Bordeaux 2020 at Two Years: Sauternes & Barsac
Having finished a round of tastings in Pessac-Léognan with flying visits to Château Couhins-Lurton and Château La Louvière, I put all thoughts of the region’s dry wines to the back of my mind.
We were now bound for Sauternes!
By ‘we’, I should say, I mean me, my palate, and my hire car. Just in case you think I had Hugh Johnson and Robert Parker riding shotgun with me. Not likely!
I usually relish my brief visits to Sauternes, whether they be in the midst of a long primeurs tasting trip or, as on this occasion, to review the wines after bottling. Always high on my list of priorities is a visit to Château Raymond-Lafon, a property sitting in the shadow of Château d’Yquem and which is a clear contender for the crown of best under-the-radar unclassified estate in the region. The property is run by the Meslier family, with Jean-Pierre Meslier the current face of the domaine; I asked Jean-Pierre if I could visit.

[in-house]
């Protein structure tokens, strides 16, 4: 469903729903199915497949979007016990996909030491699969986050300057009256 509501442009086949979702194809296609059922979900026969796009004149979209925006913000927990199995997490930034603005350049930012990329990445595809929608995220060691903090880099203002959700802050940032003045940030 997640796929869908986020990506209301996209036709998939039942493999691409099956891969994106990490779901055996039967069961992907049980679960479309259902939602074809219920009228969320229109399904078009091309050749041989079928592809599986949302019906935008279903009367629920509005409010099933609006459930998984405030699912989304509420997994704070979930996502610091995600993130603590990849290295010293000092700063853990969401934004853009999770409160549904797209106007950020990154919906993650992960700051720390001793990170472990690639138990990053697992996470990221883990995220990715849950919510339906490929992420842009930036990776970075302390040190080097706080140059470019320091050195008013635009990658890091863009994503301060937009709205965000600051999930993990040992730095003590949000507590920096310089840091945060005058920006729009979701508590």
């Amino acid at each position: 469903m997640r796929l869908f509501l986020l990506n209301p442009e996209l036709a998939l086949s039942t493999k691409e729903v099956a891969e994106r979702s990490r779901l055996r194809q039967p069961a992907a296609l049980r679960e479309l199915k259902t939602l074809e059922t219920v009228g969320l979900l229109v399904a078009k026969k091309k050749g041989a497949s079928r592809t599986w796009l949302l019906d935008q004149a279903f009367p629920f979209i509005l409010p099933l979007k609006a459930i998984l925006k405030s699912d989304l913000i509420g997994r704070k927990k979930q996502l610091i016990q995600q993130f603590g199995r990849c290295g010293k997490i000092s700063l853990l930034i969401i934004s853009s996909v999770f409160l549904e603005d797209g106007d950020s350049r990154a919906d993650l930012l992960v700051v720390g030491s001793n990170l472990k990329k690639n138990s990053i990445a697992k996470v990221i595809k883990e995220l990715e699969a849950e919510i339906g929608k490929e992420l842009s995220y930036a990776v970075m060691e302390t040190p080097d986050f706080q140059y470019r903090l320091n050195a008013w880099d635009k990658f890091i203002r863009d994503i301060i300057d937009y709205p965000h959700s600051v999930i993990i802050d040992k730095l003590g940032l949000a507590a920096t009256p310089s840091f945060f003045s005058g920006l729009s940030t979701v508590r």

“I’m sorry, we won’t have bottled our 2020 in December”, came his reply.
I suppose I could have tasted it from barrel or cuve (again), but it rather defeats the object of an in-bottle tasting report. So my thoughts turned instead to Château Climens. Fans of this estate will already be aware, however, that Bérénice Lurton did not produce a grand vin in the 2020 vintage, the crop having been largely wiped out by hail. This, in combination with frost (in 2017 and 2021) and mildew (in 2018) meant that there was no grand vin made in four out of five consecutive vintages here. It was perhaps no surprise that in 2022 Bérénice was forced to take on an investor, Jean-Philippe Moitry, to cushion the blow.Please log in to continue reading: